Israel clearly has the right to defend itself against Hizbullah’s attacks, and it can be frustrating to follow the rules when the enemy doesn’t acknowledge them. It can be difficult to hold back and be discriminating in the choice of targets when the enemy claims the right to attack civilian targets or even denies that there is such a thing as an Israeli civilian. Nevertheless, even aside from the fact that conserving human life is a moral good, following international humanitarian law and limiting the scope of warfare is critical if there is to be a hope of multilateral resolution and a postwar political settlement. The law is not meaningless either to the short-term realities of war or the politics of the underlying conflict, and the long-term dividends of conserving civilian life are much greater than the immediate costs.
The last two weeks saw a notable lack of blogging on my part. Meanwhile news in the real world went from gee-that’s-bad to oh, my, goodness. More on that later. In the meantime:
The appeal of the title does not derive from its simplicity or its specificity but rather from the existential truth of it. It’s as if the author read the screenplay aloud to his two sons and asked them what the film should be called. The first son might reply, “Death Flight! Wait, wait, no! Poisonous Air!” The second son, if he were autistic, would reply, “Snakes on a Plane.” The second son would be right.
San Francisco was fun. I’ll post pictures tomorrow.
This is a press release from the conservative Catholic League. Religious Left Seeks to Silence Church’s Voice:
A coalition of religious leaders in Massachusetts who are pro-gay marriage has lashed out at Boston Archbishop Sean Cardinal O’Malley and other Catholic leaders for opposing same-sex unions. The coalition accuses the Catholic leaders of practicing “religious discrimination” and has requested that they stop campaigning for laws that protect the institution of marriage.
“We respect the Roman Catholic Church’s desire to speak in a public forum about this, but it has come to a point where the advocacy about same-sex marriage has come to impinge on our own religious practices, because not everyone believes same-sex marriage is wrong or sinful or against religious beliefs,” said the Rev. Tiffany Steinwert, a United Methodist minister who works with homosexuals. She added, “What happens when the Roman Catholic Church seeks to create public policy based on their religious beliefs is that they negate other religious beliefs that might be contrary to that.”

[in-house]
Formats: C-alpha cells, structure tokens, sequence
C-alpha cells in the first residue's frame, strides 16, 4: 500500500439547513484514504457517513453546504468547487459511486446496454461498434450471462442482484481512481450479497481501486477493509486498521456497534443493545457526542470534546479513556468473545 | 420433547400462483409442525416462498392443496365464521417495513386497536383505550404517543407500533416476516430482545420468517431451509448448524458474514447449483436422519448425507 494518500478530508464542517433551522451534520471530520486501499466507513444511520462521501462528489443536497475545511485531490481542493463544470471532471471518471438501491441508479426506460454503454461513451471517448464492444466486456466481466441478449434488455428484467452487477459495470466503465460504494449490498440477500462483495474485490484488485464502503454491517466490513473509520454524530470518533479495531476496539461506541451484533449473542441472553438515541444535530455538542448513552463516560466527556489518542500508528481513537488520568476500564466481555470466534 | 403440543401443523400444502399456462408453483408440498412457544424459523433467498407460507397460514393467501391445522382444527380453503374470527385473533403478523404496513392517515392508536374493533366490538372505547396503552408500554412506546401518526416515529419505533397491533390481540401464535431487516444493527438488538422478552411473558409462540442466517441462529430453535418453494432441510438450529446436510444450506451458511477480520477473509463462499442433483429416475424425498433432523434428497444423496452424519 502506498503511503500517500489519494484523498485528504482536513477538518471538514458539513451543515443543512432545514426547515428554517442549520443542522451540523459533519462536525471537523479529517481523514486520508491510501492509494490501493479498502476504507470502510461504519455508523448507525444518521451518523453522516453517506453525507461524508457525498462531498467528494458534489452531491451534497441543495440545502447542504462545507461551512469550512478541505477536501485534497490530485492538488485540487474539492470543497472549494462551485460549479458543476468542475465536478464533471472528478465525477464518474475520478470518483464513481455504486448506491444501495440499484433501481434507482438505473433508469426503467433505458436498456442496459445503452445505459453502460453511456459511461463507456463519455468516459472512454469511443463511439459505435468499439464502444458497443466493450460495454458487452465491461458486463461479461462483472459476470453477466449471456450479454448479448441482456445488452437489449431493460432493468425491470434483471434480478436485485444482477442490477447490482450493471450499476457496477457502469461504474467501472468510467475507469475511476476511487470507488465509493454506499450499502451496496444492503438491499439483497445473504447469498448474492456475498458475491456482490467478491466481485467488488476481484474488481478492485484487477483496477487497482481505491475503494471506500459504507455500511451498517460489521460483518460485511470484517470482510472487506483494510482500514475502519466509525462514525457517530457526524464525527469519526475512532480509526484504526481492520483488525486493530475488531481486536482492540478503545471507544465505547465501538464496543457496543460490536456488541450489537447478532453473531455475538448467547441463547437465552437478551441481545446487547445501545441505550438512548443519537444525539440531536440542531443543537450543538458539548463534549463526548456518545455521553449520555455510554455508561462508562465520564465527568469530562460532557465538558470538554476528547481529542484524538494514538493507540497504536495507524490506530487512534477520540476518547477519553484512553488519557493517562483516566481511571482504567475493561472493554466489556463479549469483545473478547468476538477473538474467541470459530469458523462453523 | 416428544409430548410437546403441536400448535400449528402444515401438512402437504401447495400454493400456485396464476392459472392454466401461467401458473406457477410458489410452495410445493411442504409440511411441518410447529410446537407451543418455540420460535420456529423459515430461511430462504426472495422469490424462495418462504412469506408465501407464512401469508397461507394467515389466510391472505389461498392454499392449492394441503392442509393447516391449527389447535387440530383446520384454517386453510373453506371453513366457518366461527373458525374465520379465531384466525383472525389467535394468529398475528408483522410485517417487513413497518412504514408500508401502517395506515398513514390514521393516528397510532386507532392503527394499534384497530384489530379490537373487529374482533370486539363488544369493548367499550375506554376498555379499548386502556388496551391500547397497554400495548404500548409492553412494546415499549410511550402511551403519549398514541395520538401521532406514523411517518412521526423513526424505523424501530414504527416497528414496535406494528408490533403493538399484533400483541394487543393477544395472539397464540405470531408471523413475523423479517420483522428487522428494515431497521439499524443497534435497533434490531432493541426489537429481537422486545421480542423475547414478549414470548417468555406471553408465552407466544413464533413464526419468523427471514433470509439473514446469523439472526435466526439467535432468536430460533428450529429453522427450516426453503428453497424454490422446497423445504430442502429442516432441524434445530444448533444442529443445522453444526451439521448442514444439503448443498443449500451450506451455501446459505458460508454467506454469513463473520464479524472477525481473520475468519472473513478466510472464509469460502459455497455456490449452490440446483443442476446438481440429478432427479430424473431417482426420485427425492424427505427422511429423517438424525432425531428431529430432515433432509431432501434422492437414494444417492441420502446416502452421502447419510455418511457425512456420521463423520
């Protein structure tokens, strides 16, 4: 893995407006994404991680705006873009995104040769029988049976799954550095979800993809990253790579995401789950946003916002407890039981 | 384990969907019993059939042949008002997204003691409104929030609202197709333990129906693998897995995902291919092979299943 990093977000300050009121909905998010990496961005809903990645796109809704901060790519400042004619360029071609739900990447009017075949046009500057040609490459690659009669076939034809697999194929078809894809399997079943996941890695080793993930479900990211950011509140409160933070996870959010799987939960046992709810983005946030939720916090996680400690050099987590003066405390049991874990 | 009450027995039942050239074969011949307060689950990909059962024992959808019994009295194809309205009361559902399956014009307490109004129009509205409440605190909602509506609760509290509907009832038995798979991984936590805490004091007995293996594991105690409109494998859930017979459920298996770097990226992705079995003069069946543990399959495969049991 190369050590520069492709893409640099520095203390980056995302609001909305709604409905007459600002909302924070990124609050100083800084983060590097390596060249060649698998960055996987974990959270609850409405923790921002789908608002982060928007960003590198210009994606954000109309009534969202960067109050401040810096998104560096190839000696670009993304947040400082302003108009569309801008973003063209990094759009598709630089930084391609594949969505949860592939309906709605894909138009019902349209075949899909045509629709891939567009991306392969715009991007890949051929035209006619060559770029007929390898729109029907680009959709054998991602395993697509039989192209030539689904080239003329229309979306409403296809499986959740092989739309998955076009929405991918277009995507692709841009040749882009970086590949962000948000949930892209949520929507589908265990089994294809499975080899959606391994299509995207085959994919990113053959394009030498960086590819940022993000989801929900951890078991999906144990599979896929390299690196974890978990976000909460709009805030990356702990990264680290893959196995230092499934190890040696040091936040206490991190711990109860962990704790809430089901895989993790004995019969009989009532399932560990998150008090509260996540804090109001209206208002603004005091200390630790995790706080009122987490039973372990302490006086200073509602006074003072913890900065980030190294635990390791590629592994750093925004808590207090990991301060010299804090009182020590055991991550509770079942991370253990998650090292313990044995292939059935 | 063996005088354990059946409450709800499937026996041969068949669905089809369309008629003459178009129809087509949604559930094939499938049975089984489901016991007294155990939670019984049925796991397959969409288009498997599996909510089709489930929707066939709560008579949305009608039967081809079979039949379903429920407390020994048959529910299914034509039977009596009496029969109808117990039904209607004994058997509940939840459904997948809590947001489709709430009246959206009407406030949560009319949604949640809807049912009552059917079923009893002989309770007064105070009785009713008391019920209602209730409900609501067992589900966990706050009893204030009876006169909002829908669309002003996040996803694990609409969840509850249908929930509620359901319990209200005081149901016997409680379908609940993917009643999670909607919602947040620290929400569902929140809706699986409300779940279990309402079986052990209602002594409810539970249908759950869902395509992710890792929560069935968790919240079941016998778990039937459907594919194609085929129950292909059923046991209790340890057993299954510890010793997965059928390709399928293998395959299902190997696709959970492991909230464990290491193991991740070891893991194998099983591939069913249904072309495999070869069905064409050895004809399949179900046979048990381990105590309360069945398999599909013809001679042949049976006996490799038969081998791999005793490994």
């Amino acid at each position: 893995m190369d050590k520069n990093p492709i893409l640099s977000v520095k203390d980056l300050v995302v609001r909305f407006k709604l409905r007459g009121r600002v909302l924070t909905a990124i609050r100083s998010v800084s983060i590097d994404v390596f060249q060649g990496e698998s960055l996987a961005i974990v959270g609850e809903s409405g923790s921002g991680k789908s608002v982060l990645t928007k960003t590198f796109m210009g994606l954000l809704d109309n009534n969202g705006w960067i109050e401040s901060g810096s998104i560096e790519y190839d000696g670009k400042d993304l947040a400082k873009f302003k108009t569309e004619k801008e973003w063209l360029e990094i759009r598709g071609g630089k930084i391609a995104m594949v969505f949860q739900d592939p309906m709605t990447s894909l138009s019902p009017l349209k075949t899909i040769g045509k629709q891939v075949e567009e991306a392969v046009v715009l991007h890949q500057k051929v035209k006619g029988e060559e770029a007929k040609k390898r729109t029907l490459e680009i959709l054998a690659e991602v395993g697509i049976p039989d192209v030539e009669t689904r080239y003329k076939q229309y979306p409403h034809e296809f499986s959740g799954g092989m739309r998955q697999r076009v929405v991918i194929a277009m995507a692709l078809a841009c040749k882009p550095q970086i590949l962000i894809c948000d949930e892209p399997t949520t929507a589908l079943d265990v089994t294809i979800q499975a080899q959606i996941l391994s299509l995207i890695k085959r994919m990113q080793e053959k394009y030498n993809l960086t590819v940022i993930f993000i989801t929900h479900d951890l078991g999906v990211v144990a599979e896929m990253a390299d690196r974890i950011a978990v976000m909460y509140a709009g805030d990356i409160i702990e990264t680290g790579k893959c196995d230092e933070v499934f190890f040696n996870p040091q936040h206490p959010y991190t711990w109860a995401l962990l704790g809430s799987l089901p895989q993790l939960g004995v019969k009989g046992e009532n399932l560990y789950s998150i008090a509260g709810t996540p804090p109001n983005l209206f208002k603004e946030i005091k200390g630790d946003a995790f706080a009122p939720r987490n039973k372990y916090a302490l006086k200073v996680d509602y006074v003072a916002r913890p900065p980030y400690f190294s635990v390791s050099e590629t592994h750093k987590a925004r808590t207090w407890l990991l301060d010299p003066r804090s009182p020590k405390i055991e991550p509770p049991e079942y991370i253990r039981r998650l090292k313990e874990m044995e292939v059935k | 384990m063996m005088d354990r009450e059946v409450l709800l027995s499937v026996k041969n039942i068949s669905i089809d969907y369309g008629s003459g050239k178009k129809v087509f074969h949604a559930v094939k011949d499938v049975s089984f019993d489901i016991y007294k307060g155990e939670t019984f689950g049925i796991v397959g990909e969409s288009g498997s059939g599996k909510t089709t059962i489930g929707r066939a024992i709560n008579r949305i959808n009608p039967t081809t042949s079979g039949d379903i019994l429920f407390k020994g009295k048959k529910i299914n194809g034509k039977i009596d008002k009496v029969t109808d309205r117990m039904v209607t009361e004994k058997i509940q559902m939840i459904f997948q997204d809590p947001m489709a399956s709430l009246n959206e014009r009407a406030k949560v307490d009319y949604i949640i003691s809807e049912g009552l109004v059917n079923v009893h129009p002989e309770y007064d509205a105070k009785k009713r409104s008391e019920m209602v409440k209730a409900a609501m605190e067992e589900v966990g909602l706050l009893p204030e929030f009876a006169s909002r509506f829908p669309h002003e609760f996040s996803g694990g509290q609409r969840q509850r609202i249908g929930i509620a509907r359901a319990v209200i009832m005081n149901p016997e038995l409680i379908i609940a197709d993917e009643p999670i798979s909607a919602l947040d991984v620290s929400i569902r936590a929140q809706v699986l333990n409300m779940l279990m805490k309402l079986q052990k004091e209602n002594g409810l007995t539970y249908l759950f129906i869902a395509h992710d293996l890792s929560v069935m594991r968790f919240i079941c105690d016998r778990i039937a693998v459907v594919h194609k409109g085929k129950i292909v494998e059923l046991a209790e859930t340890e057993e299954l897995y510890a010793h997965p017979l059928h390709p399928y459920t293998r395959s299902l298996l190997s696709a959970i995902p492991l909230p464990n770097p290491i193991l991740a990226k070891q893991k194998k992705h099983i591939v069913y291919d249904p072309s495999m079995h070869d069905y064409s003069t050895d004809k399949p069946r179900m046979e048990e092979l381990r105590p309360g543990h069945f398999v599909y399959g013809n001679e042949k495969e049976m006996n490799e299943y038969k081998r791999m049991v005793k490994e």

Catholic League president Bill Donohue responded as follows:
“It is important that the religious coalition stop practicing religious discrimination against Roman Catholics and stop campaigning for laws that weaken the institution of marriage.
“We respect the religious coalition’s desire to speak in a public forum about this, but it has come to a point where the advocacy about same-sex marriage has come to impinge on our own religious practices, because not everyone believes that same-sex marriage is not wrong or sinful or against religious beliefs. What happens when the religious coalition seeks to create public policy based on their religious beliefs is that they negate other religious beliefs that might be contrary to that.”
The full quotation is, “First they ignore you, then they laugh at you, then they fight you, then you win.” And yes, you read that right, Donohue basically responded with a big f u, but in a mocking sort of way. Over at Street Prophets, Frank Cocozzelli argues that this is a victory:
Why is this a victory? Simple: because the Catholic League, a significant player of the Religious Right, has finally felt threatened enough to attack us. It means that our side has made a significant impact on an issue now in the public discourse. But most of all, a reactionary group such as the so-called “Catholic” League has effectively admitted that it can no longer claim to reflect the sole voice of religious thought on any given matter.
Frank is right: we’re certainly past the ignore stage. Still, I hope we’re not stuck in-between the laugh at you and fight you stage.
…by the way, that quote is attributed to Gandhi all over the Internet, but I’ve learned not to trust the Internet when it comes to verifying a quote’s provenance. (Long story short: this quote should really be attributed to John F. Kennedy, Jr., misquoting Dante.) This longer version seems more believable as the original: “It’s the same each time with progress. First they ignore you, then they say you’re mad, then dangerous, then there’s a pause and then you can’t find anyone who disagrees with you.” — Tony Benn (b. 1925), British Labour politician. Quoted in Observer (London, October 6, 1991).
Oh, hopefully this will help some future Google searcher:
“The hottest places in hell are reserved for those who in times of great moral crisis maintain their neutrality” — John F. Kennedy, misquoting Dante.